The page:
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HDI Staff Spotlight on Adam Potter

For much of his college career, Adam Potter struggled to find the right path. Despite being an avid musician, he didn’t feel like his initial music performance major was a good fit. After changing his major several times, something clicked when he found Broadcasting and Electronic Media. 

“I don’t like things with one answer. I’m not a math or science guy because you’re finding one specific answer,” he said. “My favorite thing about video was that you could be as creative as you wanted with it as long as you met the parameters of the [assignment]. And I definitely took advantage of that a few times, especially with my friends.”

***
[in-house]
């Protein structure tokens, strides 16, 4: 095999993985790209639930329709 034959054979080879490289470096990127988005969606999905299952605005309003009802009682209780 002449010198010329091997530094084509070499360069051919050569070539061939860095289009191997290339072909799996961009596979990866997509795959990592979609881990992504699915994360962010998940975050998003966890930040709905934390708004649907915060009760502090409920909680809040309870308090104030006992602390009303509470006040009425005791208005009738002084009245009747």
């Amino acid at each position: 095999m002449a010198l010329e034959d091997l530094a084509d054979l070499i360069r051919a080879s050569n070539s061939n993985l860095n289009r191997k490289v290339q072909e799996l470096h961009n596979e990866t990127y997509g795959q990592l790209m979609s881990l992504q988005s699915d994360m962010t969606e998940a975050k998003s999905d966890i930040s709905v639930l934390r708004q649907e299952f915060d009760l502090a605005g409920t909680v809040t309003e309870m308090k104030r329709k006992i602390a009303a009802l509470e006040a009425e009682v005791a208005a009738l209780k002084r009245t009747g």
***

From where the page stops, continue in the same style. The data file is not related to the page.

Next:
Potter’s creativity and passion for video and sound has given him lots of opportunities since graduating, including becoming the Senior Video Coordinator for HDI.

“Any time there’s a video, podcast, or digital media product that any HDI project creates, it will usually go through me,” he said. “So I’m either making it or coordinating it, or making sure that once it’s made, it’s accessible and it’s ready to be posted.”

During his time with HDI, Potter has worked on a wide variety of content from interviews about people’s lived experience to educational and instructional videos. He’s also produced in collaboration with outside organizations.

One of his favorite projects was the 2020 video celebrating the 30th anniversary of the Americans with Disabilities Act. Another was a course on community health and safety during COVID that his team constructed from its conception.